Into the Belly of the Best
|Dog Day Afternoon: A skier finds a little sun-lit solace atop Mount Mansfield (Gretchen Greenhalgh)|
Jeff was right. By midday, the temps had skyrocketed to the low 30s, softening the hard pack and leaving me shedding layers to adjust to the pseudo-tropical conditions. The inviting weather had also brought out the crowdsStowe can get packed on a Saturdaybut compared to the scene at sister resorts like Killington, which averages an estimated 1 million annual visitors, the modest deluge of skiers and 'boarders were easy to dodge by simply heading to the seldom-used triple lift or lining up at the fast-moving gondola.
The climatic serendipity was echoed when I befriended a group of Connecticut residents who make the four-hour drive nearly every weekend to ply the resort. With their veteran knowledge of the mountain taking lead, we spent the weekend tearing over groomers, rocketing down the Lift Line headwall, and ducking into glade runs whenever the crowds got too thick or the slopes got too worn on the more trammeled piste.
Stowe rewards the adventurous. Even discounting such marked tree-skiing runs as Tres Amigos, the stretch off Nosedive, and Lookout Glades, there are countless stashes tucked in the sparse forests lining almost every run on the mountain. But the adventurous also need to be confident. My old-school ski length (185 cm) and a paucity of tight-turning skills had me straddling a few tree trunks as I cut down Tres Amigos. Happily, each crash was more of an easy sigh into the snow, and everyone you encounter while skiing in the woods wears that same expression of private, ski-giddy glee. It's a camaraderie born out of a shared affection for all things snow and gravity, and Stowe nurtures you every step of the way, until, that is, you reach your limit. If you're lucky, that'll synch up with the final run of your last day.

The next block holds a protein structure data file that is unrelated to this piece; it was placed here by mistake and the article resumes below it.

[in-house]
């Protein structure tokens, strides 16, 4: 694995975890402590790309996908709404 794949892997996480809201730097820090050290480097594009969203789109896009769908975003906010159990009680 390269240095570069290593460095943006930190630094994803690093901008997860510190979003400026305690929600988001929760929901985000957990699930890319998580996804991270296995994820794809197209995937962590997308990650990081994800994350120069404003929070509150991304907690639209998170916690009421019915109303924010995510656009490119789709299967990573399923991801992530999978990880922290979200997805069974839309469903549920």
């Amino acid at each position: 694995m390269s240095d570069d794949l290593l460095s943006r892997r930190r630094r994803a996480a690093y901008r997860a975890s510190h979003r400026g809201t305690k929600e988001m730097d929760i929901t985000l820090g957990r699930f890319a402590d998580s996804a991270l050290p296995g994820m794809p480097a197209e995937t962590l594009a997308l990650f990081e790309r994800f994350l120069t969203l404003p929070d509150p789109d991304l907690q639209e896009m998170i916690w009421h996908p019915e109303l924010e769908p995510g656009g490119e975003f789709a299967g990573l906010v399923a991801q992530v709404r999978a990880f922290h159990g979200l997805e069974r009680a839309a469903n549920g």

Alas, my last run was more flailing limbs than Olympic skill, and I knew that my body needed something more than a pint in the base lodge. Happily, if Stowe Resort lacks certain luxe amenities, the town of Stowe more than makes up for it, and what better way to end three days of hard skiing than by succumbing to the talented hands of a masseuse at Stoweflake Mountain Resort and Spa. What started out as a family-owned 16-room inn has since blossomed into a full-service resort with 22,000-square-foot conference facilities, two restaurants with impeccable cuisine and over 50 wines by the glass, and a full-service spa with sauna and steam rooms. This enticing mecca of relaxation offers 120 spa treatments, plus an aqua solarium with a Hungarian-bath-salt soaking pool and rock-formation hot tub complete with a cascading waterfall that's modeled after the Green Mountain's own Bingham Falls.
For the last three days I'd been a spartan on the slopesresisting the pull for a mid-afternoon break and squeezing in as many runs as my stamina would allow, but once I donned one of Stoweflake's plush robes, I became a glutton. A 50-minute massage made me loose as overcooked spaghetti, the sauna and steam room left me numb, and, as I sat soaking in the 120-degree waters of the mineral soaking pool, looking out at the rolling expanse of the Green Mountains, the only thing that cut through the haze of pleasant satisfaction was that I had to leave the next day.
As my three-day fling with Stowe had demonstrated, Mother Nature can be fickle. A sub-zero night can give way to a 30-degree day. A two-foot dump can follow a serious drought within the blink of an eye. At present, Stowe has received roughly 130 inches of snow this season, including an 18-inch dump that fell two weeks after I was back at my desk. But if Mother Nature does live up to her reputation, Stowe should receive another 200 inches of the dreamy, downy white stuff before the season ends.
Start planning now. And if you miss out this year, there's always next season. Make sure you're there.
Details mentioned in this article were accurate at the time of publication